For the teams, Formula 1 is a sport that operates on two different time levels. There is the 'here-and-now', where all that matters is getting the last ounce of downforce onto the car, and making sure that your driver is able to do his bit to deliver ever more before the chequered flag comes out.
And, while all that is going on out on track, behind the scenes the teams are spending a great deal of time planning for the future, ensuring that steps being taken now are going to deliver tangible progress when that 'here-and-now' eventually arrives further down the road.
So amid all of the hullabaloo surrounding Sebastian Vettel's title triumph, and talk of a new era of German dominance for F1's latest wunderkind, it was all too easy to get carried away with the theory that Red Bull Racing's only main challengers over the next few years are going to be McLaren and Ferrari.
Yet if you stood back from it all, and plotted the path of where changes being made are going to make a big 'here-and-now' difference further down the road, then there is one other team that could turn those 'big three' into a 'big four'.
And should this team deliver on its plans, then it could produce a once-in-a-lifetime scenario where F1's youngest-ever champion is battling it out for race wins with one of its elder statesmen.
This, of course, refers to Mercedes GP - and last week's recruitment of Aldo Costa and Geoff Willis to bolster its technical staff. The cynics are (nervously) saying that there is nothing to worry about, that the Brackley-based squad is turning into a home for other teams' rejects, that it will be a case of too many cooks spoiling the broth.
But others in the Japanese GP paddock were beginning to acknowledge that ever-canny Merc team principal Ross Brawn is putting together the kind of organisation that worked so well under Brawn at Ferrari, and that the Costa/Willis appointments are a statement of intent that he will stop at nothing to get back to the front.
Costa and Brawn worked together at Ferrari © LAT
After all, Ferrari's broth was never spoiled by having Brawn, Rory Byrne, Aldo Costa and numerous aerodynamicists on board. So why should it not work this time?
Perhaps most telling of all is the fact that Mercedes GP's recruitments have caused a bit of a stir among its rivals. This, after all, is supposed to be a time of cost restraint in F1, when all teams abide by the Resource Restriction Agreement that is supposed to keep them not only on an even financial keel, but ensure at least some equality.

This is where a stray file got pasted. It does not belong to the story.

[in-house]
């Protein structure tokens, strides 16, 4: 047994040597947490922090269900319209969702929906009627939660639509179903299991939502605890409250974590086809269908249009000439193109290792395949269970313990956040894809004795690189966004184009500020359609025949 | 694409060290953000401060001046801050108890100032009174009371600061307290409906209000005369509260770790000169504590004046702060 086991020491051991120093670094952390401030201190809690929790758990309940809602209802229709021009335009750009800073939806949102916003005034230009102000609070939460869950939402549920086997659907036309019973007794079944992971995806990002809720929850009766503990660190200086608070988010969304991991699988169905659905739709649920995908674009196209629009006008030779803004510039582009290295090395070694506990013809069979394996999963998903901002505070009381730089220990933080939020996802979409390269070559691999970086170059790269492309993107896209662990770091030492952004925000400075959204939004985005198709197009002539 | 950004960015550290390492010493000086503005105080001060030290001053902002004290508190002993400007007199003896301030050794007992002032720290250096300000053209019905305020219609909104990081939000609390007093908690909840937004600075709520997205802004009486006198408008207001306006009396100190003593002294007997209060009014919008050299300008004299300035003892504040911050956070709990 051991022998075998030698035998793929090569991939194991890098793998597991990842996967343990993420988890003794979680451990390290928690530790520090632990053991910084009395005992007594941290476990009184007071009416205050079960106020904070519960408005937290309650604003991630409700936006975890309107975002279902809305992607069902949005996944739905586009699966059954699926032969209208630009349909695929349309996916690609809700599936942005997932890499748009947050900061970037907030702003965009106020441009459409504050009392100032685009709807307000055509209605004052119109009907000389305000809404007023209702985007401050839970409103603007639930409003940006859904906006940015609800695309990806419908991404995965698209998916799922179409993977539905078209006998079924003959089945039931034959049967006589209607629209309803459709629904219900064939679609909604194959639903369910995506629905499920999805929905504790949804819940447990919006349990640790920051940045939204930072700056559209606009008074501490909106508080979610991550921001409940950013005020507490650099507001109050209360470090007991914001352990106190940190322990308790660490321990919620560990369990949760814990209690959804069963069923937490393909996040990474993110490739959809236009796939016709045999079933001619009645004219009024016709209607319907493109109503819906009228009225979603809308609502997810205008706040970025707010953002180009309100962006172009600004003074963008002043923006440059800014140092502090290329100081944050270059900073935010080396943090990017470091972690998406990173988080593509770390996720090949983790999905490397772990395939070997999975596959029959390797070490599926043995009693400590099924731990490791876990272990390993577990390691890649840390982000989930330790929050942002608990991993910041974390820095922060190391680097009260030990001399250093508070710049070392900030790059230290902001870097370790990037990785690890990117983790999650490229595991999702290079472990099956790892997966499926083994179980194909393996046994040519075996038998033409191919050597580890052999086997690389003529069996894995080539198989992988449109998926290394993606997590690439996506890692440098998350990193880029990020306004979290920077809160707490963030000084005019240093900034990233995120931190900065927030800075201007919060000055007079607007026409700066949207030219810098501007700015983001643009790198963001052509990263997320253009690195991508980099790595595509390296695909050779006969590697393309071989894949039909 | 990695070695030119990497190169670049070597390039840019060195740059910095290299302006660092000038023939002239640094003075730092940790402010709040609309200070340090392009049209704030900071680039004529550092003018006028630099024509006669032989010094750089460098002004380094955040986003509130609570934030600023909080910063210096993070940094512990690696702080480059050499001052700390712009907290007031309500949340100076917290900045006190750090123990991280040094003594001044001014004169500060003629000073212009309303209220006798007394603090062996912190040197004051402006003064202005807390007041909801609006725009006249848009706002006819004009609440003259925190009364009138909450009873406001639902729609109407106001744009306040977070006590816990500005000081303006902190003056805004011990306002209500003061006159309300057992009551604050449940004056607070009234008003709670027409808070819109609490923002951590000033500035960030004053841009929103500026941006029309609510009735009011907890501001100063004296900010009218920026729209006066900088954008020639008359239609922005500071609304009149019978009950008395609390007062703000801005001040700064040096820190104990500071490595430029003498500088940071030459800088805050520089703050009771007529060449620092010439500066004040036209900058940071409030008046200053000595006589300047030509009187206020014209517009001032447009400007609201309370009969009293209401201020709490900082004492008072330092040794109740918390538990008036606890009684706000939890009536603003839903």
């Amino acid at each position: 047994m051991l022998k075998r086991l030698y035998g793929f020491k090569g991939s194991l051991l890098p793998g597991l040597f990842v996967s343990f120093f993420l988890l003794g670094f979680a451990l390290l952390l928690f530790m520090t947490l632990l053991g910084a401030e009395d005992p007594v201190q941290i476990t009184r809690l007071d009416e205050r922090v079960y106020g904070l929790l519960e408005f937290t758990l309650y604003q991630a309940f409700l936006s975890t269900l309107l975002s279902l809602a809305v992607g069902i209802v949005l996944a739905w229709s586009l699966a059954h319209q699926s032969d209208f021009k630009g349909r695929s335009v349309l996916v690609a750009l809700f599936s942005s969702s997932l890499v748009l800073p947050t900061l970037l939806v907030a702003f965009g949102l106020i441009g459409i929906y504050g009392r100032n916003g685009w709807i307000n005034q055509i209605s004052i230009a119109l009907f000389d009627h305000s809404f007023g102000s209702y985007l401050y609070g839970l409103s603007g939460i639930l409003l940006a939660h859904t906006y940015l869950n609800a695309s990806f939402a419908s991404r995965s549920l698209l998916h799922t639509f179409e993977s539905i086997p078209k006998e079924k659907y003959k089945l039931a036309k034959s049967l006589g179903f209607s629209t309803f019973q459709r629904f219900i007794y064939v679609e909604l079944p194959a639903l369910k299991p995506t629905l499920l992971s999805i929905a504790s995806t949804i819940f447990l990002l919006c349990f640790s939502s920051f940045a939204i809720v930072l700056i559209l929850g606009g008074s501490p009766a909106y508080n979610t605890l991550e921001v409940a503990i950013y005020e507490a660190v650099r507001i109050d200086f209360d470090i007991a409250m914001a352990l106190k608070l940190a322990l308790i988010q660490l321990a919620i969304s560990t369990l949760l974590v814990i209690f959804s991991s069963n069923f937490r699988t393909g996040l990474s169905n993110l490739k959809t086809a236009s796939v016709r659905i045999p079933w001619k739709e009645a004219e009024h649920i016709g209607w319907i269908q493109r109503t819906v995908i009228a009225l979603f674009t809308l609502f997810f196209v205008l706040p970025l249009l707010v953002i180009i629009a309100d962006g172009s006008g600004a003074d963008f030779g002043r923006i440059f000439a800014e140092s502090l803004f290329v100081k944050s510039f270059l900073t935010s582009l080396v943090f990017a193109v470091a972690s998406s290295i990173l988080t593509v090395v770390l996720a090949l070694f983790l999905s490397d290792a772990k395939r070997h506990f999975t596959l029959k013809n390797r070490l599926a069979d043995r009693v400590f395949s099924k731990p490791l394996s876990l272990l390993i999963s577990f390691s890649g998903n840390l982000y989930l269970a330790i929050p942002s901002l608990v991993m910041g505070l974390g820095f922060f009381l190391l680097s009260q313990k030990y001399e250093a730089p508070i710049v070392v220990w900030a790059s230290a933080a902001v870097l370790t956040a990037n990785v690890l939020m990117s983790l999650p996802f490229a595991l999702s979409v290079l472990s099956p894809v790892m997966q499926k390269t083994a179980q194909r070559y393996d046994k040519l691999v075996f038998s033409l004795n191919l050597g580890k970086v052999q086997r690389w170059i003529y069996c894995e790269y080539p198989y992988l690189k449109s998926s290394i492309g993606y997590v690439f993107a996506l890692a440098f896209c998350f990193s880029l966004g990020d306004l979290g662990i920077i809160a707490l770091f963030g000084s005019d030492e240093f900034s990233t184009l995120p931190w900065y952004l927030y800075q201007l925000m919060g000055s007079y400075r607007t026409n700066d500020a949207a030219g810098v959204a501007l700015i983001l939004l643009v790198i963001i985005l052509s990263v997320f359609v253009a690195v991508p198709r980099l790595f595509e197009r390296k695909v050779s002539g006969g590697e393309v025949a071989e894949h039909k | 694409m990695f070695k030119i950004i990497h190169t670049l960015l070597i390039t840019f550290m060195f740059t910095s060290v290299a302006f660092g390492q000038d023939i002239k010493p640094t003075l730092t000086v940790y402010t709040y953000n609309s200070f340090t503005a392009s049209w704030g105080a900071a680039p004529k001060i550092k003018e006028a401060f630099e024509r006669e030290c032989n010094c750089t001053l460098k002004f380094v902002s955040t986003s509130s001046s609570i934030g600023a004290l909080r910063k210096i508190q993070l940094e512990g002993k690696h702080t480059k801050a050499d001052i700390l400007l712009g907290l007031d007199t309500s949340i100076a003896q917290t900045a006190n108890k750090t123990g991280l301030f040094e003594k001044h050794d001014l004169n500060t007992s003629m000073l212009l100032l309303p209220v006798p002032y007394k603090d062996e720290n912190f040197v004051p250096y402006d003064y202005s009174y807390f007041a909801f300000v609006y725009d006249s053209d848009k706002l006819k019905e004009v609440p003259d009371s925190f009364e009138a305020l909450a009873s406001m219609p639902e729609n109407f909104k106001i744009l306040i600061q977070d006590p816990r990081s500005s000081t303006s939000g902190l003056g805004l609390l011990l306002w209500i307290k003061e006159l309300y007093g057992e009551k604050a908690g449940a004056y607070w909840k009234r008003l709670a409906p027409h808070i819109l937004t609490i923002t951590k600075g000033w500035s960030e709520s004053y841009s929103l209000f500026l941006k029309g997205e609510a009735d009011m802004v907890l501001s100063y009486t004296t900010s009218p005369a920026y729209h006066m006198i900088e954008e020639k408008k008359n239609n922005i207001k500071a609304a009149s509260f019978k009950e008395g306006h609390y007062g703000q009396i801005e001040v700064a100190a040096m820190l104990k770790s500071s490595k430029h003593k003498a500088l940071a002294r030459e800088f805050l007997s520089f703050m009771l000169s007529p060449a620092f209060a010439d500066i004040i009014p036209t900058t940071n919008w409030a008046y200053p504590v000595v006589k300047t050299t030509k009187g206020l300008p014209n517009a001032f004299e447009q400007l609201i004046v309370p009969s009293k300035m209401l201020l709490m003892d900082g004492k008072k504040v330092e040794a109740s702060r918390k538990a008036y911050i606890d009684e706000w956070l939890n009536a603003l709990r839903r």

Mercedes GP was perhaps the most outspoken about the implementation of the RRA, calling for a full investigation into the budgets of teams amid continued speculation of overspend by Red Bull Racing. So has the German car manufacturer realised that it needs to be as aggressive in its interpretation of the RRA as it is when it comes to finding loopholes in technical and sporting regulations?
Perhaps this is why Ferrari team principal Stefano Domenicali has called for an urgent meeting at this weekend's Korean GP. He certainly knows that if Mercedes GP is being as hard-line on the RRA interpretation as Red Bull Racing, then ultimately the team deal could collapse...
Brawn himself scoffs at talk that the Costa/Willis partnership is evidence of Mercedes GP throwing the RRA to the wind.
"At the end of day, Aldo and Geoff are two headcounts," he told me in Japan last weekend. "I'm sure once they settle in they will have their thoughts on ways to make the organisation stronger, but we will respect the RRA. We do have space under the RRA, as we look to increase our capacity..."
Willis was most recently found at HRT © sutton-images.com
The message from that is clear. Mercedes GP is looking to ramp up, and Brawn, rather than viewing Costa and Willis as F1 rejects, actually cannot believe the pair of them became available.
"The opportunity to get people like Aldo and Geoff doesn't come along very often," explained Brawn. "The stars lined up in terms of where our ambitions are, and Aldo and Geoff became available. Aldo I know extremely well as we won world championships [at Ferrari] and Geoff, I think, although he doesn't say it himself, was pretty instrumental in setting the direction of Red Bull, and changing Red Bull's future. So it was really those things that came together. We would only be doing what we are doing with the right people."
Although Costa and Willis will be able to provide immediate feedback on Mercedes GP's status when they join, the long lead times in F1 mean their real impact on form is unlikely to be felt until 2013.
Schumacher will be intrigued to see if Mercedes' recruitment spree pays off © LAT
And that timing prompts an interesting dynamic, because as Brawn puts together his technical 'superteam' to go for another title, you're going to have to say that Michael Schumacher is going to be incredibly tempted to see the fruits of his labours and stick around longer than his original plan to walk away at the end of 2012.
Schumacher has mostly shaken off the criticisms, incidents and disappointments that marred his early return to F1 (ignoring the Singapore/Perez incident), and is now consistently delivering at a level where, given the right machinery, it seems entirely feasible that he could be right at the very front.
So if Mercedes GP can make some progress next year and then, in 2013, deliver the 'step' change that Brawn believes the team needs to be fighting for a title, then Schumacher is going to want to be a part of it if he feels he can still physically do it.
And that's why you can't rule out the prospect of, in the red-and-blue corner, Adrian Newey and Sebastian Vettel taking on, in the silver corner, Ross Brawn and Michael Schumacher. F1's youngest champion gunning wheel-to-wheel with a man 18 years older...
Chuck in the best of Ferrari and McLaren, and F1 has got plenty of exciting fights to come. Everyone, apart from Vettel, will be relishing that.